William Francis Cody

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William Francis Cody
William Francis Cody architect 1916-1978.jpg
Born(1916-06-19)June 19, 1916
DiedAugust 29, 1978(1978-08-29) (aged 62)
Alma materUniversity of Southern California

William Francis Cody (June 19, 1916 – August 29, 1978) was an influential desert modern architect working in Palm Springs during the peak of the Modern Architecture Movement. Like many of the architects during the mid-20th century, Cody designed almost anything Palm Springs allowed him to; houses, cluster housing, churches, offices, restaurants, schools, hotels, and club houses. His residential projects illustrated simplicity of form, natural light, and large windows displaying a smooth connection between interior and exterior. Cody maintained a diverse practice in the Coachella Valley of California. His work included designing country clubs, residences, hotels, a library, and church projects in Palm Springs, Indian Wells, Rancho Mirage, Palm Desert, and in southern California, Arizona, Mexico, and Cuba.[1]

Early years and education[edit]

William Francis Cody was born on June 19, 1916 in Dayton, Ohio, to William F. Cody, Sr. and Anna Elizabeth Shadle. His father owned a haberdashery while his mother worked as an interior designer. It was Anna's passion for art and architecture that influenced both William and his brother John. By 1930, the Cody family relocated to California where Cody was educated, married, and built his career.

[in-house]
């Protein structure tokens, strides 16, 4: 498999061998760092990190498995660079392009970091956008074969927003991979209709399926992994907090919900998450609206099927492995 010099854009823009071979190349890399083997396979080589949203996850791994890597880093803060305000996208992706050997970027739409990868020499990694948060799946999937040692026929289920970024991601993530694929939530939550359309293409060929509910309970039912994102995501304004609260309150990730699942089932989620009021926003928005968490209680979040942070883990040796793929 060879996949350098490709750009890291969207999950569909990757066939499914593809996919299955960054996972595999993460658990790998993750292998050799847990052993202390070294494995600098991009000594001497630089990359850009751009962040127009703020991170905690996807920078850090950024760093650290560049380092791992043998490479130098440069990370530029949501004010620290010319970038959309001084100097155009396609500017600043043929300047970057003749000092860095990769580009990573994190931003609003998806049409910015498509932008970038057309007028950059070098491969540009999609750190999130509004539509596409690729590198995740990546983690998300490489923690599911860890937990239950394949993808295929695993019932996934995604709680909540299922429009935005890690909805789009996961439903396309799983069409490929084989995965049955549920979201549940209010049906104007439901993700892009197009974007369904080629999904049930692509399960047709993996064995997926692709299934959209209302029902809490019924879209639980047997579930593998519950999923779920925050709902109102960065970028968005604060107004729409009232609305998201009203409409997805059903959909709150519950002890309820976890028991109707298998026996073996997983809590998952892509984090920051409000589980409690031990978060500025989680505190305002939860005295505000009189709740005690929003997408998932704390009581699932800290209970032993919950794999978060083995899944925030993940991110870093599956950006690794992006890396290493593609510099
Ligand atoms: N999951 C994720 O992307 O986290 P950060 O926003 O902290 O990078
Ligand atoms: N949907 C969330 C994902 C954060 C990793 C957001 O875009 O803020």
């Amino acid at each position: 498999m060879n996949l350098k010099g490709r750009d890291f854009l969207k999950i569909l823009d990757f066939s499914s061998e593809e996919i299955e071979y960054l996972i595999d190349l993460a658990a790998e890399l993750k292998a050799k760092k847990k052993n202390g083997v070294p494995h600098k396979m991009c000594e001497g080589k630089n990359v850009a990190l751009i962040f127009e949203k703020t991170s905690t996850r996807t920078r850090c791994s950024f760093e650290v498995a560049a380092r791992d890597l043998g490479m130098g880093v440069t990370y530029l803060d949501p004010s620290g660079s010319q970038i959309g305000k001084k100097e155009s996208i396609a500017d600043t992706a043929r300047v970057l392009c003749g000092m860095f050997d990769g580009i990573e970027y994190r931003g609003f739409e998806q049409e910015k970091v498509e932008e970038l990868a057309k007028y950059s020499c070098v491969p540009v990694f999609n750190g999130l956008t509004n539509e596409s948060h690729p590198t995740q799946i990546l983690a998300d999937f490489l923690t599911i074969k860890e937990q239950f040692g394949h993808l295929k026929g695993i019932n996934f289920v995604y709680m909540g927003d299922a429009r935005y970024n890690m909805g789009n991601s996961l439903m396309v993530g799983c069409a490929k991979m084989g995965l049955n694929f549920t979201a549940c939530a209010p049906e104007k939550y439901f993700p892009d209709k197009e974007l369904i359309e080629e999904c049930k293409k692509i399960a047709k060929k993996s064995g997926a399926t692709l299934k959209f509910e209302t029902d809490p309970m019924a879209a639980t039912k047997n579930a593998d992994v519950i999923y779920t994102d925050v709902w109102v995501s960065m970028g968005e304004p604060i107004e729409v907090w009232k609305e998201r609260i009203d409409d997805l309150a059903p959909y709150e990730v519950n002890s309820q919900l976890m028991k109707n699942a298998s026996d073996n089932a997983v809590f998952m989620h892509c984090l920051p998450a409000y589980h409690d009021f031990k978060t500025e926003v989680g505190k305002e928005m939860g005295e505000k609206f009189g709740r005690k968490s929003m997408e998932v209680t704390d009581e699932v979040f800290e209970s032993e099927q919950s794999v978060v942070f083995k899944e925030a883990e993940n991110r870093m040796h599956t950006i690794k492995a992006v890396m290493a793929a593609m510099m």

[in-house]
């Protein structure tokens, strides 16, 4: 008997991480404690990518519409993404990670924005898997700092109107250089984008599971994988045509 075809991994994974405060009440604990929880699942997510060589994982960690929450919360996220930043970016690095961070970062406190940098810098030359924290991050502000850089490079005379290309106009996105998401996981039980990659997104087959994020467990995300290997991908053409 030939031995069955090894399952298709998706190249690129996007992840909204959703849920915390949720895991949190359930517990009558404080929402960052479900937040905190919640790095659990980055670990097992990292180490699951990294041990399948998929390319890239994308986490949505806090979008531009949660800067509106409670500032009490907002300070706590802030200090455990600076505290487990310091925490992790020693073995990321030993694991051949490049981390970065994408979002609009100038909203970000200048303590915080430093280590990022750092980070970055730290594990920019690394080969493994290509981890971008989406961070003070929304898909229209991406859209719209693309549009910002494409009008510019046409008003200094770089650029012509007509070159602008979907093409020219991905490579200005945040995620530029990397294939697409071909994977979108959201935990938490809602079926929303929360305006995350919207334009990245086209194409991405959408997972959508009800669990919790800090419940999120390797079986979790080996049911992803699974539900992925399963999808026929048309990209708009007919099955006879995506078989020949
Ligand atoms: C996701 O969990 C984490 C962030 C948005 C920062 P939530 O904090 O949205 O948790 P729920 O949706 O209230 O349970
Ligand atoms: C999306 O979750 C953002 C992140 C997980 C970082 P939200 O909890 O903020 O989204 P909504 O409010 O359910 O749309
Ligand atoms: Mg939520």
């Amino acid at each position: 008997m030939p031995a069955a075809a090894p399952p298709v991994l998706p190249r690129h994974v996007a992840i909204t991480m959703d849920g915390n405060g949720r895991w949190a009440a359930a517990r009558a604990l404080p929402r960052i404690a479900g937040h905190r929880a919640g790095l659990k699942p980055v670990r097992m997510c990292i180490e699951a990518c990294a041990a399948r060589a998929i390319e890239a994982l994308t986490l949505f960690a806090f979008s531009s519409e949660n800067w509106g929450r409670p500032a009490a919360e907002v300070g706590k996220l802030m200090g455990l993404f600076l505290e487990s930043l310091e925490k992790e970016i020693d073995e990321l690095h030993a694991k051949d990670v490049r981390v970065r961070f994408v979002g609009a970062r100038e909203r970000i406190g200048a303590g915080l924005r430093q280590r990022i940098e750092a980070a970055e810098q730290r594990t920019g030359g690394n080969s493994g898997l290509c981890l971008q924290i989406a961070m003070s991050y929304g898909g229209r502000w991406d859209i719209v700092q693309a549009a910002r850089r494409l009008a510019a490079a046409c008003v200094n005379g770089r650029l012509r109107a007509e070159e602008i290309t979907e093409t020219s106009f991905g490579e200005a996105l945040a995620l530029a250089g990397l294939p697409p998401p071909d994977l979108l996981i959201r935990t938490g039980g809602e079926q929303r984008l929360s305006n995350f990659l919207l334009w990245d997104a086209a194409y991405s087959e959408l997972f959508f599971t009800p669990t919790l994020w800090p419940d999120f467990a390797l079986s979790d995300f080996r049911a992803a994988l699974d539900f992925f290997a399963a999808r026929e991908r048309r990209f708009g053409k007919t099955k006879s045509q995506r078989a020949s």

Cody designed and built stage sets for school plays alongside the son of Jack L. Warner while attending Beverly Hills High School; graduating in April 1932. Cody attended Santa Monica Junior College, graduating in 1939, and in 1940 he enrolled in the College of Architecture and Fine Arts at the University of Southern California; graduating with his degree in Architecture in 1942.[2]

Work experience[edit]

While attending Santa Monica Junior College, Cody worked for architects Heath Warton and Asa Hudson. In 1943 Cody worked for an Oakland-based engineering firm on a Kaiser Steel, a.k.a. Kaiser Ventures, plant in Fontana, California. During this year he also worked for the San Francisco firm of Blanchard, Maher, and Ward on Navy installations on Treasure Island. In 1944 he worked primarily on National Design Award- winning elementary and high school buildings in California and Arizona for Marsh, Smith, and Powell in Los Angeles. It was also in 1944 that Cody worked for Cliff May, a leading southern California building designer, on May's influential Pace-Setter House. In 1945 Cody was retained to alter the Desert Inn in Palm Springs. By 1946 Cody was licensed to practice architecture in California and Arizona, and in 1946 Cody received his first independent commission for completing the Del Marcos Hotel, winning him a "creditable mention" award in 1949 by the southern California chapter of the American Institute of Architects.[3]